Betacoronavirus/metabolism , Coronavirus Infections/virology , Evolution, Molecular , Host Microbial Interactions/physiology , Pneumonia, Viral/virology , Receptors, Virus/metabolism , Virus Internalization , Acetylesterase/metabolism , Animals , Betacoronavirus/genetics , Binding Sites , Cell Line , Coronavirus/genetics , Esterases , Gene Transfer, Horizontal , Glycosaminoglycans/metabolism , Hemagglutinins, Viral/genetics , Humans , Lectins/metabolism , Pandemics , Polysaccharides , Receptors, Virus/chemistry , Sialic Acids/chemistry , Sialic Acids/metabolism , Spike Glycoprotein, Coronavirus/chemistry , Spike Glycoprotein, Coronavirus/physiology , Torovirus , Viral Fusion Proteins/genetics
5.
Aging (Albany NY) ; 12(12): 11263-11276, 2020 06 16.
Article in English | MEDLINE | ID: covidwho-601536

ABSTRACT

The outbreak of COVID-19 has now become a global pandemic that has severely impacted lives and economic stability. There is, however, no effective antiviral drug that can be used to treat COVID-19 to date. Built on the fact that SARS-CoV-2 initiates its entry into human cells by the receptor binding domain (RBD) of its spike protein binding to the angiotensin-converting enzyme 2 (hACE2), we extended a recently developed approach, EvoDesign, to design multiple peptide sequences that can competitively bind to the SARS-CoV-2 RBD to inhibit the virus from entering human cells. The protocol starts with the construction of a hybrid peptidic scaffold by linking two fragments grafted from the interface of the hACE2 protein (a.a. 22-44 and 351-357) with a linker glycine, which is followed by the redesign and refinement simulations of the peptide sequence to optimize its binding affinity to the interface of the SARS-CoV-2 RBD. The binding experiment analyses showed that the designed peptides exhibited a significantly stronger binding potency to hACE2 than the wild-type hACE2 receptor (with -53.35 vs. -46.46 EvoEF2 energy unit scores for the top designed and wild-type peptides, respectively). This study demonstrates a new avenue to utilize computationally designed peptide motifs to treat the COVID-19 disease by blocking the critical spike-RBD and hACE2 interactions.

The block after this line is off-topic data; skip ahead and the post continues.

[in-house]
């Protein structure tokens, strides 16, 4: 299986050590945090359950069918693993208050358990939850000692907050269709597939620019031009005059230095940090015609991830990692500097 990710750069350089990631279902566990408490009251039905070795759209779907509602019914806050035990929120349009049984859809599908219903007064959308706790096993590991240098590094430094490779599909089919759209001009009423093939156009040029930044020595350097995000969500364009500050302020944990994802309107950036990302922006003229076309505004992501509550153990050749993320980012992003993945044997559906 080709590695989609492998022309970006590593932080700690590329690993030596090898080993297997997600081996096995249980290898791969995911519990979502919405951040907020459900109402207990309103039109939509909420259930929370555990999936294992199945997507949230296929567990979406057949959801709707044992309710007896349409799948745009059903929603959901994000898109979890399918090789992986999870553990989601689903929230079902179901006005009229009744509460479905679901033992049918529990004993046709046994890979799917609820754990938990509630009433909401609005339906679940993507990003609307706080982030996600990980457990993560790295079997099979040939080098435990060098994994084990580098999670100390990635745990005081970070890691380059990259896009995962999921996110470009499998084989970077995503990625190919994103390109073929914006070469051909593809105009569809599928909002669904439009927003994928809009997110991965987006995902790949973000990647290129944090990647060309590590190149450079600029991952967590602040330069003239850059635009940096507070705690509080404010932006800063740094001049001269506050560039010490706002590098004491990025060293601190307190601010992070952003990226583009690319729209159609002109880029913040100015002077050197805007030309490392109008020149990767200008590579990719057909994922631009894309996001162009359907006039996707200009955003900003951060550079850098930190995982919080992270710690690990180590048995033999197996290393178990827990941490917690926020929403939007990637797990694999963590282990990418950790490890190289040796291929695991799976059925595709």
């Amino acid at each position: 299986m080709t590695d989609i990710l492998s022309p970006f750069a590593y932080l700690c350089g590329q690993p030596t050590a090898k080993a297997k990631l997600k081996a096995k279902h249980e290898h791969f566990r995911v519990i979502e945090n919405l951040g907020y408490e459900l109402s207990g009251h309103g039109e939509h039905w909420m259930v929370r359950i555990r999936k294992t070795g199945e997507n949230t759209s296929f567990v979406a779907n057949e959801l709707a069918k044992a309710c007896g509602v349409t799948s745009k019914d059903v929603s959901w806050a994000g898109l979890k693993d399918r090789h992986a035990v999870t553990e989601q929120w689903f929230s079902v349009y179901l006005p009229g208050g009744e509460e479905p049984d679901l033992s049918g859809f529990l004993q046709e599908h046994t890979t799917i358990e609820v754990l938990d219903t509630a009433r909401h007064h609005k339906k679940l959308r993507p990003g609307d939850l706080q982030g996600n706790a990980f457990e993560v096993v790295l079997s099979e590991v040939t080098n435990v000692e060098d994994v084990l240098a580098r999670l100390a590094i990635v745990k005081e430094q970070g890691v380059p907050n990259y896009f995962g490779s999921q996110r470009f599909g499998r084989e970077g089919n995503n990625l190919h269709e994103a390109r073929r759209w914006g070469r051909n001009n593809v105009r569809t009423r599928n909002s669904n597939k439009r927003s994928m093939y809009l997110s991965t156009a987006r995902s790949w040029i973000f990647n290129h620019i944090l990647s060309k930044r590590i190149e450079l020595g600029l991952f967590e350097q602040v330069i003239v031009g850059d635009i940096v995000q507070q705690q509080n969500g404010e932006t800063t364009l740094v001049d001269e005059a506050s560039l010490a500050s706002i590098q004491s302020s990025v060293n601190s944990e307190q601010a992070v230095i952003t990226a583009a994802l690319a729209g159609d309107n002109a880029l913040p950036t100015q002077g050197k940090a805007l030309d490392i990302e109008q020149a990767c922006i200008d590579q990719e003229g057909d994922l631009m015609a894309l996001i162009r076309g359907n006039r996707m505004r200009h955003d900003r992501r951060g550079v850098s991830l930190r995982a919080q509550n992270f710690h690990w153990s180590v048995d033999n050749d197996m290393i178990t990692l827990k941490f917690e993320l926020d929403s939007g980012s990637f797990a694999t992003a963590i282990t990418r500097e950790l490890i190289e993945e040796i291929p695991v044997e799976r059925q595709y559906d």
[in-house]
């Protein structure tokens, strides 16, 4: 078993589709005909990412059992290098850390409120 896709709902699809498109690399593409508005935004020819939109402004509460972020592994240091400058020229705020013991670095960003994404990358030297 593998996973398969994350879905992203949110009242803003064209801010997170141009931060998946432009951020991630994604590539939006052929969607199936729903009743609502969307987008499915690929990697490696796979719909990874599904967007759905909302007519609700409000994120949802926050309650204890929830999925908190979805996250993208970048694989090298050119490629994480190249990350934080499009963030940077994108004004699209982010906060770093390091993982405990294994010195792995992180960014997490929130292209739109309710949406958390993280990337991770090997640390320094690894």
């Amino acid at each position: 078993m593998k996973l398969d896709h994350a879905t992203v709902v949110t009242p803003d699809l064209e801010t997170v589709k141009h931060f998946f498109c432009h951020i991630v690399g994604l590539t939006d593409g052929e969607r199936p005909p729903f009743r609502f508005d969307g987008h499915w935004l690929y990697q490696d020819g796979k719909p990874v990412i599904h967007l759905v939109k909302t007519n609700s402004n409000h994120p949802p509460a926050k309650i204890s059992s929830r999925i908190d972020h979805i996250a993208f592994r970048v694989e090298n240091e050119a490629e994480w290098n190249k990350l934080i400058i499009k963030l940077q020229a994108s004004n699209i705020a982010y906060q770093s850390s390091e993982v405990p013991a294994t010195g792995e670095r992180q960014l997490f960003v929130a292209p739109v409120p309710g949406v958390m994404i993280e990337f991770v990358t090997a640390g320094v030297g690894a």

Subject(s)
Coronavirus Infections/drug therapy , Peptides/chemical synthesis , Peptides/pharmacology , Peptidyl-Dipeptidase A/physiology , Pneumonia, Viral/drug therapy , Spike Glycoprotein, Coronavirus/physiology , Amino Acid Sequence , Antiviral Agents , Binding Sites , Drug Design , Evolution, Molecular , Humans , Models, Molecular , Pandemics , Protein Binding , Protein Conformation , Virus Internalization/drug effects
6.
Kaohsiung J Med Sci ; 36(6): 389-392, 2020 Jun.
Article in English | MEDLINE | ID: covidwho-505606

ABSTRACT